Date: Wed, 18 Jan 1995 14:40:00 EST

From: "Dennis.Preston" 22709MGR[AT SYMBOL GOES HERE]MSU.EDU

Subject: 2 pl

You guys (informal, gender unspecific) is well-established here in southern

lower Michigan. It is, I suspect, not related to any Southern substratum,

however, since the primary users are young, female, lower to upper middle

class, majority group with no southern backgrounds (as in some

European-American groups in Michigan).

Edgar's suspicion that a server in a restaurant might refer to patrons this

way is correct, but it would be very much dependent on the poshness of the

place (where it would be out of line in any place with any pretension

whatsoever). Moreover, I think there would have to be some social solidarity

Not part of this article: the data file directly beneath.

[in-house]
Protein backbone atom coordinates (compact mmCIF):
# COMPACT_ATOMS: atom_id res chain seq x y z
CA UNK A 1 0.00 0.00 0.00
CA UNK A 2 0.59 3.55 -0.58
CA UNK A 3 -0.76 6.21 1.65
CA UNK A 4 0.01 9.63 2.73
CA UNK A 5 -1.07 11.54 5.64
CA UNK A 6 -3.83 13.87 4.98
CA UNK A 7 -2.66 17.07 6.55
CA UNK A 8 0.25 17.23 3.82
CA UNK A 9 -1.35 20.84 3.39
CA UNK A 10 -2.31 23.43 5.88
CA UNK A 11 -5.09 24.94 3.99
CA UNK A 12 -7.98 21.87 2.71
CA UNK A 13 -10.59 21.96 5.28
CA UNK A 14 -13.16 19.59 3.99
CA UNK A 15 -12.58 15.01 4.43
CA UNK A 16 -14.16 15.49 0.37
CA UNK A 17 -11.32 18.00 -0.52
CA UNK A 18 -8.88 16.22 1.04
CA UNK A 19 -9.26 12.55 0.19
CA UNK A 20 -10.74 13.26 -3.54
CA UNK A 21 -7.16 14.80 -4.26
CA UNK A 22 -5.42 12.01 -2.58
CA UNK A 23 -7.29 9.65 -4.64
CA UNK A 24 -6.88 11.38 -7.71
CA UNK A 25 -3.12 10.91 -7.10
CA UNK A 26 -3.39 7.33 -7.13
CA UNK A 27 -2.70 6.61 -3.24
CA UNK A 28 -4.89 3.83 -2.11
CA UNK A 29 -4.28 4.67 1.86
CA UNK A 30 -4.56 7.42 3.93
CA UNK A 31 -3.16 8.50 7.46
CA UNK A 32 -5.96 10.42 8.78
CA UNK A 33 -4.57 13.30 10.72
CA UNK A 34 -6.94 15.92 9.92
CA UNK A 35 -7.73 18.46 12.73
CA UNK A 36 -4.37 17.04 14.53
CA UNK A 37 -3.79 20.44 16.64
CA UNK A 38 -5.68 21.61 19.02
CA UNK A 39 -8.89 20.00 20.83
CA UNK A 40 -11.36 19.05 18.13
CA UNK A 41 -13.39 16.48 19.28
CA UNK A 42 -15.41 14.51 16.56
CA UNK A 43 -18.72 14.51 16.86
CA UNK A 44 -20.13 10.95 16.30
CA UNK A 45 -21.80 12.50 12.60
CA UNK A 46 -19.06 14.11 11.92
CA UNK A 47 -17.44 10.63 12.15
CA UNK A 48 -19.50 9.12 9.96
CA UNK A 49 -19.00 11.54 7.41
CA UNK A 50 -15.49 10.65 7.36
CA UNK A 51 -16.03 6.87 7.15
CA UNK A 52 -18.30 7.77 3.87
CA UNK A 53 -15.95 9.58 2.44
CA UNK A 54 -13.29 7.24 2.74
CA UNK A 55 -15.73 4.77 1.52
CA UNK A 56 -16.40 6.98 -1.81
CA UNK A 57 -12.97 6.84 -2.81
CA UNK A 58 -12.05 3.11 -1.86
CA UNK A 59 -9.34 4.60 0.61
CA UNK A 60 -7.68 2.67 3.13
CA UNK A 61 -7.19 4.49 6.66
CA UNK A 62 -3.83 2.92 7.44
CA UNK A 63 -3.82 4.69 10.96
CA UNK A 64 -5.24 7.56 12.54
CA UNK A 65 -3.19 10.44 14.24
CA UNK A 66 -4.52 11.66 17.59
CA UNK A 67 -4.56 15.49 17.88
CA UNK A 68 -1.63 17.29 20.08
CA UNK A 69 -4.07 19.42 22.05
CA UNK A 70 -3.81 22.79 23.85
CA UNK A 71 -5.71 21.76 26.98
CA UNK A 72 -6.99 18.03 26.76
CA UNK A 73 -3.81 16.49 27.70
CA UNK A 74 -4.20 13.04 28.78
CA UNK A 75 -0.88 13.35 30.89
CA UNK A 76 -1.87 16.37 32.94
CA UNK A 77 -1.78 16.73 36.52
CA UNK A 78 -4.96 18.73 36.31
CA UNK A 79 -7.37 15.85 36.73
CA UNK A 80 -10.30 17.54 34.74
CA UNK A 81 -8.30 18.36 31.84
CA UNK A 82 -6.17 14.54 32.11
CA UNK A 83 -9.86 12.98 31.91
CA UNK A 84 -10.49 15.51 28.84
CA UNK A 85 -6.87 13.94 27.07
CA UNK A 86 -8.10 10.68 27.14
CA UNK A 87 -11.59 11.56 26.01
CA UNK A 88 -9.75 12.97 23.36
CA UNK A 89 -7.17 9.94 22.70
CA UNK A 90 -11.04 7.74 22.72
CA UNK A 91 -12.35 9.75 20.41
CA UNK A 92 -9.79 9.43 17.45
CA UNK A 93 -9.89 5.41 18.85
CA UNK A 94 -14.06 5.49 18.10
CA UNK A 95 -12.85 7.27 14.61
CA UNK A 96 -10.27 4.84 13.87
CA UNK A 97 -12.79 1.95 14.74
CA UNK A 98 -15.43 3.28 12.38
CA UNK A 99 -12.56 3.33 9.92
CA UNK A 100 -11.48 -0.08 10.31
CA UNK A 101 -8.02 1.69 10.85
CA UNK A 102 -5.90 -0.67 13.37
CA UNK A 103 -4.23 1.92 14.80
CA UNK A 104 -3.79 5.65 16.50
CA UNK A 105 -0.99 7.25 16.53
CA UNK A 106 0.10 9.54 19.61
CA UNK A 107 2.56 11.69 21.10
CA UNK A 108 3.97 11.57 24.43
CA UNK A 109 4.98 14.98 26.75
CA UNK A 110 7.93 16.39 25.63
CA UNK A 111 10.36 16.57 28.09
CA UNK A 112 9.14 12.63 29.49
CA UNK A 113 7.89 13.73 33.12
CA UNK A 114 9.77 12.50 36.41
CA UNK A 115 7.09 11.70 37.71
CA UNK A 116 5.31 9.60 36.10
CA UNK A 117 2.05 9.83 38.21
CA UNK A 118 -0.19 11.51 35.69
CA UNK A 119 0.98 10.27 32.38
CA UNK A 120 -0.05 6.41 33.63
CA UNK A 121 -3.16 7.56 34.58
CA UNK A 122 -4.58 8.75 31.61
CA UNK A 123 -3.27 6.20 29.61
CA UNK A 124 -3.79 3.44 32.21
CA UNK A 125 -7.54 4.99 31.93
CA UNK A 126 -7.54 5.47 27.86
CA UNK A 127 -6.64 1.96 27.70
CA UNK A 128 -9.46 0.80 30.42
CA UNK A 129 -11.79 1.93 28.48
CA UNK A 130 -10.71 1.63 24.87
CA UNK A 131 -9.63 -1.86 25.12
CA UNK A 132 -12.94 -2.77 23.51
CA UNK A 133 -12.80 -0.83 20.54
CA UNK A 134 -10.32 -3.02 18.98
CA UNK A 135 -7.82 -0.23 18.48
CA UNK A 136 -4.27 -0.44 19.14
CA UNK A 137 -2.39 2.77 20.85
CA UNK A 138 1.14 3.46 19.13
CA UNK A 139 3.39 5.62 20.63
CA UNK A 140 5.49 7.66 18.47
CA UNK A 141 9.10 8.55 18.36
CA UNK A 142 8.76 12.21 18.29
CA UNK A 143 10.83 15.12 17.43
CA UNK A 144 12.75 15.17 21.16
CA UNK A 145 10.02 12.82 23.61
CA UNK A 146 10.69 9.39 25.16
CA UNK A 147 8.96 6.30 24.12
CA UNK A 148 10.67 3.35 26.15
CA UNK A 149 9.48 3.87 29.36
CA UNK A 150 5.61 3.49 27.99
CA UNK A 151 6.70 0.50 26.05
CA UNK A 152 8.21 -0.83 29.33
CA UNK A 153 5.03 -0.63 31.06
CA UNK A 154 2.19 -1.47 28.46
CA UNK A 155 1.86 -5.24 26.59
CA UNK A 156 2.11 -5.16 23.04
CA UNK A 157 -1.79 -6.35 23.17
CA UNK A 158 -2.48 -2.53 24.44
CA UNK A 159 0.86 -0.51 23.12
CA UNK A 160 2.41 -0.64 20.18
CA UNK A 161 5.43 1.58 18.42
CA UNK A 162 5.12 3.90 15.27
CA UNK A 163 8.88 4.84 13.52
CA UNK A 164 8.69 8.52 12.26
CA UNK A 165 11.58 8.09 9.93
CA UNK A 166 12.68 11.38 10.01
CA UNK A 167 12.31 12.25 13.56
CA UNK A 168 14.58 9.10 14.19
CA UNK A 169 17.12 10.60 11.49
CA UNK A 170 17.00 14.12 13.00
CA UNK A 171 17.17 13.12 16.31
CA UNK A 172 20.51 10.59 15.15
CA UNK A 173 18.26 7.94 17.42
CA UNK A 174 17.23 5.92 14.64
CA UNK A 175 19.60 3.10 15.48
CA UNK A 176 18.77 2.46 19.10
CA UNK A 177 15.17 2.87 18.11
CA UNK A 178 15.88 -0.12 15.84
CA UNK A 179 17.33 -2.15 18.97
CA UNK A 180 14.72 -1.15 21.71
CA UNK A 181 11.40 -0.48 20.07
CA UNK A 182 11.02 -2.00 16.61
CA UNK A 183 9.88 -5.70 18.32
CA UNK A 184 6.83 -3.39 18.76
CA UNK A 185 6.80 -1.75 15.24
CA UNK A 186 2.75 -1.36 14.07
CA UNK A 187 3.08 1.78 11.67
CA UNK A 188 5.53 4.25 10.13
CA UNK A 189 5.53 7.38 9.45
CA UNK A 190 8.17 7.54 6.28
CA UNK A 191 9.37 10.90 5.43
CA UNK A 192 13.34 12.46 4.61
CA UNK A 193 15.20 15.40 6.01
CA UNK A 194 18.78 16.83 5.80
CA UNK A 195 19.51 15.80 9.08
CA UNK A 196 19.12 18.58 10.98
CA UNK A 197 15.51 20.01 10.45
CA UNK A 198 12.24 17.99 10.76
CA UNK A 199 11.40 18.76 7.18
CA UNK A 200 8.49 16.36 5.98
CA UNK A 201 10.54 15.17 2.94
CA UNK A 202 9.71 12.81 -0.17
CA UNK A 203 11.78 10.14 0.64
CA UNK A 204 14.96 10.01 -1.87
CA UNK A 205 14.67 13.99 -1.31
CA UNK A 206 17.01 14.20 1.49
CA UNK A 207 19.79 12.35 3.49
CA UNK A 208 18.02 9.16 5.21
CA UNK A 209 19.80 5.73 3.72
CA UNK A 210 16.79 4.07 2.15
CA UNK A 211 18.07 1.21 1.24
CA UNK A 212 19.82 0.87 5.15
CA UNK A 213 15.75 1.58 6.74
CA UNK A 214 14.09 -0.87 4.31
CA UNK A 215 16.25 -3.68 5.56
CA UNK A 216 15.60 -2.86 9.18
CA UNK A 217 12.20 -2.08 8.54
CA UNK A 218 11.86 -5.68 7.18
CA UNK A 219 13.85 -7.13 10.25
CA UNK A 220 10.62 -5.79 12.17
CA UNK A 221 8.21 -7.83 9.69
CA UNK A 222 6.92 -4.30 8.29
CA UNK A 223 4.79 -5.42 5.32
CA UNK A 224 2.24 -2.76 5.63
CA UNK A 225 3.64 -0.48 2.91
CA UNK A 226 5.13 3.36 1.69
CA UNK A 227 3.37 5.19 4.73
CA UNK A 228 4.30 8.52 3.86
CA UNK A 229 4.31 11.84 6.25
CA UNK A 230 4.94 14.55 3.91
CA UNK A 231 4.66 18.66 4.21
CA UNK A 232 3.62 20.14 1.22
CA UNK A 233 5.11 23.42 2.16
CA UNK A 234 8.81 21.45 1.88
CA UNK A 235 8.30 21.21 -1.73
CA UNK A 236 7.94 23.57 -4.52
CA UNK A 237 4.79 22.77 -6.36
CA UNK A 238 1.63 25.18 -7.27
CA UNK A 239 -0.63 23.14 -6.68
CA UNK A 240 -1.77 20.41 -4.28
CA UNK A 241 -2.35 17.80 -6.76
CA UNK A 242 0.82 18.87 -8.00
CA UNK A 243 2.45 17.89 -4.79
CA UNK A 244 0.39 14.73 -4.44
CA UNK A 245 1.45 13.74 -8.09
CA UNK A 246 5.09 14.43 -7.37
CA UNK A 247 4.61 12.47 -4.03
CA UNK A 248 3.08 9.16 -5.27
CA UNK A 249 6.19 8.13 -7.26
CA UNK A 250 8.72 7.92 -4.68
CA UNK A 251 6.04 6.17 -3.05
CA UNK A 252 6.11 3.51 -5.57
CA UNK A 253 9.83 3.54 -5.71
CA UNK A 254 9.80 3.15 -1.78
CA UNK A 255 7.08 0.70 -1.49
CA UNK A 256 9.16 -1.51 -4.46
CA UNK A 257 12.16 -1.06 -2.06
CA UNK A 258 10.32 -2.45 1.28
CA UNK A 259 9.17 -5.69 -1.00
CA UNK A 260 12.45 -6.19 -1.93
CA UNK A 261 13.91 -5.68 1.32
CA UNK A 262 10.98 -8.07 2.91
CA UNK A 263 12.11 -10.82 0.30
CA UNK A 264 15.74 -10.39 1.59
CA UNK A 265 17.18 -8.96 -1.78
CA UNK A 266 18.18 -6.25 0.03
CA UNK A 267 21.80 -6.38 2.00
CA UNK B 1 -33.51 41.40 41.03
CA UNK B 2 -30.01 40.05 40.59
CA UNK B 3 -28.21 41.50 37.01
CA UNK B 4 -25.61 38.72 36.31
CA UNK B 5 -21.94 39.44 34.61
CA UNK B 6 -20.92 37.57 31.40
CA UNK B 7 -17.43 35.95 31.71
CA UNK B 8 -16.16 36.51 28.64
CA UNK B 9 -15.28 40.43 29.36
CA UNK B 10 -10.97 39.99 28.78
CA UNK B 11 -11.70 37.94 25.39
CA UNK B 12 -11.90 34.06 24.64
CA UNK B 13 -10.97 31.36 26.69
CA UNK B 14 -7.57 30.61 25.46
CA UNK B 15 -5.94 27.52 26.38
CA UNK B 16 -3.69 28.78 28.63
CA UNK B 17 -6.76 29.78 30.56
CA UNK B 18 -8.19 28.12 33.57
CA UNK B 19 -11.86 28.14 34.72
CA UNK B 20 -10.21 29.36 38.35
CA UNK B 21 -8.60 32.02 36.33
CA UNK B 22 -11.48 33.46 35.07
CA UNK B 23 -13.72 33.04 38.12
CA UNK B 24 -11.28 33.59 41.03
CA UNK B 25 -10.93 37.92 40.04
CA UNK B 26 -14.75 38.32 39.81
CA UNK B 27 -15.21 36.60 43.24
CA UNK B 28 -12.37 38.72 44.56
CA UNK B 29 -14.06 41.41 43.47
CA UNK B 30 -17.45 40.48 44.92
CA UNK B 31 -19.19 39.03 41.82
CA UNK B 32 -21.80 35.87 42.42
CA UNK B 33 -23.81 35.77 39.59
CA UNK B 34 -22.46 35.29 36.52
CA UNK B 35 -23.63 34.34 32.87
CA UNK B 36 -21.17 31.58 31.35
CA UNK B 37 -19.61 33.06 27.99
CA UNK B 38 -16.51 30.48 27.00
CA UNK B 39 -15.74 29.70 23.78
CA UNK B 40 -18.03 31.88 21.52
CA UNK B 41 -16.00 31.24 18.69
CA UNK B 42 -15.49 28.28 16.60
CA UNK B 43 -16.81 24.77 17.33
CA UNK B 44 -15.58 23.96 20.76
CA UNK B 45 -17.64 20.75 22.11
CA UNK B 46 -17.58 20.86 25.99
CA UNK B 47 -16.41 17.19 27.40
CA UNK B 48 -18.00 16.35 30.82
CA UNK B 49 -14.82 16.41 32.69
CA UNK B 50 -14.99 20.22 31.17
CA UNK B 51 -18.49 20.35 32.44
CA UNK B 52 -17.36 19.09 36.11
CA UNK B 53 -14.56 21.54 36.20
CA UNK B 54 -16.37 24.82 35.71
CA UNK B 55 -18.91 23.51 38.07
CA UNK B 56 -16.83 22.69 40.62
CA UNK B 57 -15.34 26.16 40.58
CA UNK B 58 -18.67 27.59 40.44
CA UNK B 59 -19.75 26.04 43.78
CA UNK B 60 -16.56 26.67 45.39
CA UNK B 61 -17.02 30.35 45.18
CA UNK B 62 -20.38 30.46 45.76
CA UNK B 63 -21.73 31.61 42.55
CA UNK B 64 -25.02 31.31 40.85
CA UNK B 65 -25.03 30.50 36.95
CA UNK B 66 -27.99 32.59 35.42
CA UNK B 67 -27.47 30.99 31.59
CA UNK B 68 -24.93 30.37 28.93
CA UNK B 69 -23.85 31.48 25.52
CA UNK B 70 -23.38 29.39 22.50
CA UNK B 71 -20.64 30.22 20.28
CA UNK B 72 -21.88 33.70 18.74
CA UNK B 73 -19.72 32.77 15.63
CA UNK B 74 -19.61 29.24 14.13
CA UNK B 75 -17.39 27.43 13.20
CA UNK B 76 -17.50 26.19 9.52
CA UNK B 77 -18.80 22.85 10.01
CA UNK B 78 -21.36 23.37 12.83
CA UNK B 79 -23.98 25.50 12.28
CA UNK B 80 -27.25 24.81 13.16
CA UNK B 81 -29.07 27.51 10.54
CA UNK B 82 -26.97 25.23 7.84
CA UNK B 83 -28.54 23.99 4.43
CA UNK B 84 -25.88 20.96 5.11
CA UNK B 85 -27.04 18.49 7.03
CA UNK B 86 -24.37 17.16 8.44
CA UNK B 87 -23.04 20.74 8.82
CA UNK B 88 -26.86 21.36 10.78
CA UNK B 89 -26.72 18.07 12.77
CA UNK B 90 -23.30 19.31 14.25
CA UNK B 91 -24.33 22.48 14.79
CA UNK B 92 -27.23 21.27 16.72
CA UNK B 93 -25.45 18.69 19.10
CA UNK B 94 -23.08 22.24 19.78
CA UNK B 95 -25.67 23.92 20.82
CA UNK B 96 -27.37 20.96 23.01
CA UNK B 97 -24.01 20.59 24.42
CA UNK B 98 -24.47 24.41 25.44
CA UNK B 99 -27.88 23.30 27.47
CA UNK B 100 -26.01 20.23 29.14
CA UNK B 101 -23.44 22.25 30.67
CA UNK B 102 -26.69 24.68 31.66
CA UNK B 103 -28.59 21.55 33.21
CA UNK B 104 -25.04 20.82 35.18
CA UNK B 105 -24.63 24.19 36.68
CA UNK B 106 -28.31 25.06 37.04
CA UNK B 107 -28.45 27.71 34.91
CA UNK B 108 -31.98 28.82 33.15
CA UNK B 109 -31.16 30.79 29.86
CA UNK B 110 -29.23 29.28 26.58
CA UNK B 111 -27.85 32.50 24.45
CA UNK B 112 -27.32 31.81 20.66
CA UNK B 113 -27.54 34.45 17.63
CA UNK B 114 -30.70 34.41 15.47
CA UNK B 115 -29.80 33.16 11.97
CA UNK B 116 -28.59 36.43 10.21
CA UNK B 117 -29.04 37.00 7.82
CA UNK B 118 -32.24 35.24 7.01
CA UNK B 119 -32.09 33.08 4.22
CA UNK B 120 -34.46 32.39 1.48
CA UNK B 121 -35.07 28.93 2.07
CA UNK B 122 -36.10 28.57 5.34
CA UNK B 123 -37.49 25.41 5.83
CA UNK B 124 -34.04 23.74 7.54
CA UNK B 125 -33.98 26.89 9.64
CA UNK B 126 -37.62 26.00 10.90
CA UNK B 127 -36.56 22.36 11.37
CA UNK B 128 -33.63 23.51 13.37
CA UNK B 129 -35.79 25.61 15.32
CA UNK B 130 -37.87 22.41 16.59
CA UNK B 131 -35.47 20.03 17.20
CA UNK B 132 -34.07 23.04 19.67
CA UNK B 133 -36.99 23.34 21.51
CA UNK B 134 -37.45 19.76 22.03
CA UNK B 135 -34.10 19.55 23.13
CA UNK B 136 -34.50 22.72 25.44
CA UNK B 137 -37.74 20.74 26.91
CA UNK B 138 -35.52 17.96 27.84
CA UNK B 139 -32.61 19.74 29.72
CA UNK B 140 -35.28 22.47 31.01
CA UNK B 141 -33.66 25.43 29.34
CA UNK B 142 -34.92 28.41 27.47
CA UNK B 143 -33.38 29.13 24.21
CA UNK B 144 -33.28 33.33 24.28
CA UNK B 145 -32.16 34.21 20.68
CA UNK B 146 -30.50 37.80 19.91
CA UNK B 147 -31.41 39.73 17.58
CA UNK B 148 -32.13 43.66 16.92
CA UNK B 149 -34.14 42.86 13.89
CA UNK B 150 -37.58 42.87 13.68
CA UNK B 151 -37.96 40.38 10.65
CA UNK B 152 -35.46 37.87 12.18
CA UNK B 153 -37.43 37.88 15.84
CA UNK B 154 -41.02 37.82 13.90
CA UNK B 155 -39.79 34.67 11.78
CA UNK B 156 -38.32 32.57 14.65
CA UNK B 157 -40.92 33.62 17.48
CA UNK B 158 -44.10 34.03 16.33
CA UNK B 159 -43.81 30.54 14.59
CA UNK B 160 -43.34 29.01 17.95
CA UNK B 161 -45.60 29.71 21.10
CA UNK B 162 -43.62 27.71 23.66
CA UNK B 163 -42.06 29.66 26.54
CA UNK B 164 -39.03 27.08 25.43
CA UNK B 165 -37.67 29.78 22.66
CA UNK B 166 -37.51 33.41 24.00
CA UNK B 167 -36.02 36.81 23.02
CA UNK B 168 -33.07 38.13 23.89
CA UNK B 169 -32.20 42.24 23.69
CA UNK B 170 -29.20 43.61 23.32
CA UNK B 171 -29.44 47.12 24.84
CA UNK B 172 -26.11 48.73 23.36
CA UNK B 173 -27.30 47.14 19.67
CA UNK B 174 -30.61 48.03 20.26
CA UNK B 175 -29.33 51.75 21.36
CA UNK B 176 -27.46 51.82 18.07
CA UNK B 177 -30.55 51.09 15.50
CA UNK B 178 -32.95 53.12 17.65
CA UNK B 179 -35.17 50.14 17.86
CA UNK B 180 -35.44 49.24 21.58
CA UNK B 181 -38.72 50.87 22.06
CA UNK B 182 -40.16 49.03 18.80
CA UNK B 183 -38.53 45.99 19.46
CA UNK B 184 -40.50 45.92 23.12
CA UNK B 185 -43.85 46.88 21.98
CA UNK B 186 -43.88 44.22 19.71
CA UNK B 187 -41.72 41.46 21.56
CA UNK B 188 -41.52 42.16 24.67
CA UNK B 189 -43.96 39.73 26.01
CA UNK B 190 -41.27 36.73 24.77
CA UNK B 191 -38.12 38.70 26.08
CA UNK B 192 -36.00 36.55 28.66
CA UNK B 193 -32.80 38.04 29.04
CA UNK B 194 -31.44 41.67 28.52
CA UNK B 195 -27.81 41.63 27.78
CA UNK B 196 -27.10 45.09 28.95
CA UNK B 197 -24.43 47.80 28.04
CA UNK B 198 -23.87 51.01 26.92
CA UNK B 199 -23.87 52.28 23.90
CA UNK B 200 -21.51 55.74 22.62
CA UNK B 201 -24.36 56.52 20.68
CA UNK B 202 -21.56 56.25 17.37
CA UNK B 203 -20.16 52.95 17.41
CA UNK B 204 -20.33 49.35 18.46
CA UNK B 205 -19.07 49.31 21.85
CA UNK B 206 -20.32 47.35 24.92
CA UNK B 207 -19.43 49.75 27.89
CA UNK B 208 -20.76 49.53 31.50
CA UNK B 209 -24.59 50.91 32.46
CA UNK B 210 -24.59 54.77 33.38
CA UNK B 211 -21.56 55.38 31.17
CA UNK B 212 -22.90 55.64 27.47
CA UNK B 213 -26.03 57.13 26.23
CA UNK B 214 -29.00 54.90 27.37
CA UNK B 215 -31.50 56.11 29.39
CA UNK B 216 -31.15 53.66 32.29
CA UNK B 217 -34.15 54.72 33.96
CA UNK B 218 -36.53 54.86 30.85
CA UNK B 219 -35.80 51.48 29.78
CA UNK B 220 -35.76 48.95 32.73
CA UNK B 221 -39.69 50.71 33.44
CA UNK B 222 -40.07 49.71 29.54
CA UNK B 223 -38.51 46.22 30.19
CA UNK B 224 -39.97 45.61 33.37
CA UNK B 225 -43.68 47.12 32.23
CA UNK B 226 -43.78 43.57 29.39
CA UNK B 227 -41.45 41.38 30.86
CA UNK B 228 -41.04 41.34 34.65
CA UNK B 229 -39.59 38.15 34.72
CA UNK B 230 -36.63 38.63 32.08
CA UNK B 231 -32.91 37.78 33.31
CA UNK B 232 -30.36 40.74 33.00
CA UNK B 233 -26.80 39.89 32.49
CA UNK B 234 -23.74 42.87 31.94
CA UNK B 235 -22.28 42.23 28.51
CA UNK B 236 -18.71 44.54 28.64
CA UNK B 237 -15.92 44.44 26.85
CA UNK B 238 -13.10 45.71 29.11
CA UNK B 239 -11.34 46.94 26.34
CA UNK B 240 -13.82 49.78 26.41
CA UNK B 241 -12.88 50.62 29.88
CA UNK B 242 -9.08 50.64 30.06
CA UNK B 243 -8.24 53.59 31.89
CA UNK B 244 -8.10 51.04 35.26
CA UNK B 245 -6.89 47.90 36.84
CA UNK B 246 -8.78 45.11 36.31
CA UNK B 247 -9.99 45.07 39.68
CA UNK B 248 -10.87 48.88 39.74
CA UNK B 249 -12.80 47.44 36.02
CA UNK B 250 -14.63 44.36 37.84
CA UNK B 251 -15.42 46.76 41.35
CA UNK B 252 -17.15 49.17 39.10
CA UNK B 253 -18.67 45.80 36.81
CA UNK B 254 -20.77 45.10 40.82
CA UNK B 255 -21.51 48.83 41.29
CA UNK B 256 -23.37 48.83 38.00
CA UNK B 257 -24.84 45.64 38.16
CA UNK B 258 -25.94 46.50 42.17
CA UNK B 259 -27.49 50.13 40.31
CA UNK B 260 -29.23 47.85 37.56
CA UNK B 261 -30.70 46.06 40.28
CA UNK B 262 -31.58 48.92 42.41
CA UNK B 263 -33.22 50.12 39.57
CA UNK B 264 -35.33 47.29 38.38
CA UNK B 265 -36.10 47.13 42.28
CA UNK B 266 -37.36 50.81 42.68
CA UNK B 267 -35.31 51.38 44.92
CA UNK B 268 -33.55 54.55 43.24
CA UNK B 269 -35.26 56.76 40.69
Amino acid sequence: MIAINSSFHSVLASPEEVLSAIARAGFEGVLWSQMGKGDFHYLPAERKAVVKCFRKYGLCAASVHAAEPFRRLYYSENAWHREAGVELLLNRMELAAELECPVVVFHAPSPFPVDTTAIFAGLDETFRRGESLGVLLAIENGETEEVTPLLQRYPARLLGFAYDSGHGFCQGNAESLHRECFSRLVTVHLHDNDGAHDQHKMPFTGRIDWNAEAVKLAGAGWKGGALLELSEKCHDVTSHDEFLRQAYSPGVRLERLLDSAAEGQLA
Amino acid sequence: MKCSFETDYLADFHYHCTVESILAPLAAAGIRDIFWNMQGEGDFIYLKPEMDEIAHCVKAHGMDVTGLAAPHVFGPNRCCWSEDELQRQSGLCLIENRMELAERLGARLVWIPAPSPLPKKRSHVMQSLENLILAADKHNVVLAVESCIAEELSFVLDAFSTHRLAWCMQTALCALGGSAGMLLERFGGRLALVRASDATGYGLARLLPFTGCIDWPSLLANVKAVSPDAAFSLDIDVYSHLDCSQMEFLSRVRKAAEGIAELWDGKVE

among speakers (even server - patrons) before it would be used. A young server

(even in a casual place) would not use you guys on older patrons.

I also do not know the limits of southern Michigan all set, particularly

useful in service encounters. After you have read a menu, a server will ask

all set (are you ready to order). After your food comes, he or she will again

enquire all set (do you have what you want), after you have stuffed yourself,

another all set means can the plates be taken away now; a later all set means,

of course, should I bring the bill. It is easy to see how this was extended

from the older all set (the one I use), which means something like is a

groupnow ready to engage in some sort of activity or take some sort of action,

but I found it odd (and hard to explain the oddness of to local users, who, of

course, could not imagine that one would say anything else in the


This all set, by the way, is not casual (like you guys). I have heard it in

the poshest places (when I have been taken there, rarely, of course, and never

more than once so my testimony on this aspect may be questionable. Those who

know Lansing will, on the other hand, know that posh restaurant is


Anybody else out there struck by this all set?

Dennis Preston